Zim 2014/15 cropping season bright
Harare – Zimbabwe’s crop production for 2014/15 farming season is set to grow by 3.4 percent owing to increased support to the sector and projections of good rains, the country’s finance and economic development minister, Patrick Chinamasa, has said.
Presenting the 2015 National Budget, Minister Chinamasa said food security was top on the government’s agenda.
“Prospects for the 2014/2015 agricultural season remain positive, and production in the main crops-maize, tobacco, cotton, among others-is expected to remain on the upward trend. Overall agricultural growth for 2015 is projected at 3.4 percent,” he said.
“This is on the backdrop of government’s continued commitment to prioritise food security, active private sector participation in financing agriculture, and improvements in farming methods.”
Figures released by government show that total flue cured tobacco output in 2014 amounted to 216 million kilograms, compared to 165.85 million kilograms realised in 2013.
Minister Chinamasa said consistent with the 2014/15 crop, about 86 751 tobacco growers had been registered by November 7.
“With a targeted overall hectarage of 90 000 hectares under the crop, tobacco output is projected at 222 million kg.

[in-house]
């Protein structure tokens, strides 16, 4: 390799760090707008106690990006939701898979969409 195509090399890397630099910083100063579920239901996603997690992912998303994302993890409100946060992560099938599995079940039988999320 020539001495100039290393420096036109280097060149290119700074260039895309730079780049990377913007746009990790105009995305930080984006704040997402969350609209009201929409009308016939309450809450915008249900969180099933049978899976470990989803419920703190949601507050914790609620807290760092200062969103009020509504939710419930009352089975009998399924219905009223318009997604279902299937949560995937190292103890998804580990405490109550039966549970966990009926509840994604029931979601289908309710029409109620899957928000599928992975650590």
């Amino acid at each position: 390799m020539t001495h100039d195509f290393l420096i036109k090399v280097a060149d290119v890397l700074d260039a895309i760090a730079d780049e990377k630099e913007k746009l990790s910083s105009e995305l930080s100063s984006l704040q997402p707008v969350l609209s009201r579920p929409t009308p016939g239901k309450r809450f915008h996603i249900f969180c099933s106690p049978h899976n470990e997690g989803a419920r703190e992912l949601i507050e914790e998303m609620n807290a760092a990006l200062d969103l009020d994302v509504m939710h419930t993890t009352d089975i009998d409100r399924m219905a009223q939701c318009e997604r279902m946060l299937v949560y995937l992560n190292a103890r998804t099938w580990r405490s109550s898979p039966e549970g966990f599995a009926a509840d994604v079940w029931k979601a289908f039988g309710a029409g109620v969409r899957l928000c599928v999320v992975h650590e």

“In support of this planned output, the respective seed sales of about 1 032 869 kg were made by the cut of date of September 5, 2014,” he said.
He said estimates for 2015 indicate improved sugarcane output of 4.6 million tonnes.
The US$9.9 million intervention in cotton, he said, should reverse decline in output realised in 2014, under which production fell to an estimated 140 000 tonnes.
Zimbabwe’s 2013/14 season maize yield has increase 46 percent and is expected to surge further in 2015 leaving the country self-reliant.
In pursuit of increased agricultural production, Minister Chinamasa said government is setting aside US$2 million for extension services and this is being complimented by support from development partners.
In recent years, Zimbabwe has been importing maize from regional countries such as Malawi and Zambia. Like most Southern African countries, maize is Zimbabwe’s staple food. SADC has adopted a raft of measures to revolutionise the agricultural sector, which contributes between 4 percent and 27 percent of the regional Gross Domestic Product (GDP) and constitutes about 13 percent of total export earnings.
According to SADC, in the past decade, the agricultural growth rate in the region has averaged about 2.6 percent leaving most member states self-reliant in terms of food supplies.